PrintaGuide

In this guide we want to collect helpful tools for you to use and to enhance your 3D prints quality. We started with our troubleshooting guide with more than 25 common and uncommon problems for 3D printer. Our video section contains a number of collaboration videos with Thomas Sanladerer about topics regarding 3D printer and filaments. We also includes Cheat sheets with print settings for common 3D printer that give you a good starting point to quickly find the perfect settings for your individual print.

Bad Overhangs

Possible Solutions

  • Add a support Stucture
  • Reduce Layer height
  • Part cooling fan
  • Adjust the print speed
  • Adjust Nozzle temperature

It´s not trivial to get a perfect result with “perfect” overhangs. It depends on the material, the printer you are using and on your printing settings, which angles of overhangs are possible to print. Typically, around 45-degree angle are possible to print. In FDM / FFF 3D printing, each layer must be built upon another. Obviously, you cannot print into the air and that´s why you must consider about some points before you start your print. Perfect placement, adding support structure or breaking the part into more pieces are common tricks to optimize your 3D print. You may use an overhang test model, like the one from the make magazine, download link: http://www.thingiverse.com/thing:533472/#files

Add a support structure

An easy way to get better results are support structures.

We can´t recommend which settings are the best, because they change when you change layer height or material. We recommend starting with the standard settings in your slicer program, if you have to change them > try > possible not good enough > try again: repeat the try and error method.

Keep in mind, that support material takes additional printing time and sometimes optimization of your models’ placement is another solution. Optimal support settings:

Reduce Layer height

To prevent your print of failed overhangs or to reduce support structure, it is also possible to reduce the layer height in your slicer software.

Part cooling fan

To realize higher angles of overhangs, your material has to cool down quite fast after printing it. If your printer has a part cooling fan you should activate it or increase the fan speed. Also check if the fan and ventilation slot are in right position (control, that the air cools your part and doesn´t go anywhere).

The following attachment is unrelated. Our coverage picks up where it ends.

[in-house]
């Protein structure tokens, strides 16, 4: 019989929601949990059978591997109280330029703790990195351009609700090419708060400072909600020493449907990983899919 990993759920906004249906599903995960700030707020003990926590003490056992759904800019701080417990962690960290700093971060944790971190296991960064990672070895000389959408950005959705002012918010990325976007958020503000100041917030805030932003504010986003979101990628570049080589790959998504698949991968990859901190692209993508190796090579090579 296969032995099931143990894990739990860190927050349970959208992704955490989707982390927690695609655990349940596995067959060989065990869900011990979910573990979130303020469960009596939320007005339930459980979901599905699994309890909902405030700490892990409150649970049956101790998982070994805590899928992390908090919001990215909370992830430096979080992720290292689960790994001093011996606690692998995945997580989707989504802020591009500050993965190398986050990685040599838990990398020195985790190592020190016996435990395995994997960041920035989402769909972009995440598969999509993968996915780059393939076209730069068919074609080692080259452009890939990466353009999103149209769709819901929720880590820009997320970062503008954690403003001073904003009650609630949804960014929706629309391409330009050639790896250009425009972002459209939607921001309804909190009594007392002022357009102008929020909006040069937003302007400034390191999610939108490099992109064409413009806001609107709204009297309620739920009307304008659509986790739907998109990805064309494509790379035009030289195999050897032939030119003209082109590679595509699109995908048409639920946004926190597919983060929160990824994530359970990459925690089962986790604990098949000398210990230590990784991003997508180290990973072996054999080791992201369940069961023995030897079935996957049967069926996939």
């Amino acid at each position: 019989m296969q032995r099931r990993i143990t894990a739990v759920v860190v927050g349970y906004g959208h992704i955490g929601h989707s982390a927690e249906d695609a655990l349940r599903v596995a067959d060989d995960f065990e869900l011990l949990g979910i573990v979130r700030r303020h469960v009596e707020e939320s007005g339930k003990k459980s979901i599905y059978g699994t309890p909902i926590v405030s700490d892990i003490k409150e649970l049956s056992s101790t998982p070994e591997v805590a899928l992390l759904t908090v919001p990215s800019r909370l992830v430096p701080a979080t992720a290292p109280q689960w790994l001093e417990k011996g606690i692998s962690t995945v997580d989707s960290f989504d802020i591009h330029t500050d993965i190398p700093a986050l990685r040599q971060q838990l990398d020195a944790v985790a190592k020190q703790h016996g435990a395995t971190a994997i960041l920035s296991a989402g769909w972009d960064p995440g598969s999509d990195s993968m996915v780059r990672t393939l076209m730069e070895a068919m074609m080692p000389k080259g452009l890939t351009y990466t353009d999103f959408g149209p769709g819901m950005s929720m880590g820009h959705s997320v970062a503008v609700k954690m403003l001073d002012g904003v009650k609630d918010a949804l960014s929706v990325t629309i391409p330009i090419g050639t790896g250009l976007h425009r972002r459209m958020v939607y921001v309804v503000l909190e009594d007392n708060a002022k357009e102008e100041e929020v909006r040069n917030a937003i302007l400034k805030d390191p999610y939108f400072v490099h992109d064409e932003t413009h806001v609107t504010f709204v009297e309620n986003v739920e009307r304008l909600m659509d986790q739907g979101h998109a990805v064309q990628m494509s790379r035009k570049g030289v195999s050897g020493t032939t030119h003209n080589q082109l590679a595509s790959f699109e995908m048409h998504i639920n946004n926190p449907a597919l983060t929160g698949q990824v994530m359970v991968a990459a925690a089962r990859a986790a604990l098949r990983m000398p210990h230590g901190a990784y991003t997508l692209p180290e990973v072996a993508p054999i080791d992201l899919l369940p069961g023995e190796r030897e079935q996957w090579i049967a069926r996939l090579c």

Some materials have an extreme low viscosity at printing temperatures and that’s why you must print them with high printing speeds and part cooling fan.

Adjust the print speed

As often it is a combination between printing speed and extruder temperature settings to get the best results for overhangs. We cannot give you the all-round solution, because it differs from material to material, from printer and part cooling fan. We recommend doing overhang printing tests to optimize your settings and to find out which angles of overhangs are possible. You may use an overhang test model, like the one from the make magazine, download
Some additional tips: We recommend a slightly higher printing speed when printing overhangs.

Adjust Nozzle temperature

As often it is a combination between printing speed and nozzle temperature settings to get the best results for overhangs. We cannot give you a general solution, because different materials, printers and part cooling fans influences the outcome of the overhang very much. We recommend printing overhang tests to optimize your settings and to find out which angles of overhangs are possible.

Blobs-Zits-Pimples

Possible Solutions

  • Adjust retraction
  • Clean Nozzle
  • Select starting Point

Your 3D printer must execute a lot of changes in extruding in movement directions during the printing process. If the settings of retraction are not optimized, it could lead to defects on the surface of your print. Sometimes these deformations are also called zits or pimples.

Adjust retraction

Retraction is the pulling backwards of your filament during the printing process. When the hotend of your 3D printer is moving to a new location (extruder moves without extruding) strings may occur, because the melted filament is oozing out of the nozzle. This can be improved by pulling back the filament in the moment your hotend stops extruding.

First, make sure that you have enabled retraction.

Second step will be to optimize retraction settings, like retraction – distance and speed.

Retraction distance

The distance defines how much the filament is pulled back of the nozzle. It depends on your printer what the best distance will be. Try it out by printing two cubes which are 40mm away from each other and increase retraction distance by 0,5mm and monitor the best performance. For most printers, the retraction distance should be between 1 and 5mm.

Retraction speed

The retraction speed is also an important setting that influences your print. If you retract the filament too fast, the filament may separate from the melted part. Otherwise, if you retract too slow, the nozzle may leak before starts printing at the new position. For most printers, the retraction speed should be between 20-100 mm/s or 1200-6000 mm/min.

Try it out by printing two cubes which are 40mm away from each other and increase retraction speed by 20mm/s or 1200mm/min steps and monitor the best performance.

Clean Nozzle

Sometimes blobs occur if your nozzle has filament residues on it. New printed filament can catch the residues and may cause defects in your print.

Select start point

Common defects are little blobs at the start / layer tab point of your print. To eliminate these completely can be very difficult. An easy solution/work around is to select new start point, which attract not so much attention. Your slicer software only wants to optimize the process, they are not intelligent and cannot realize the back or front of your print, therefore you must choose the start point.

Clogged Nozzle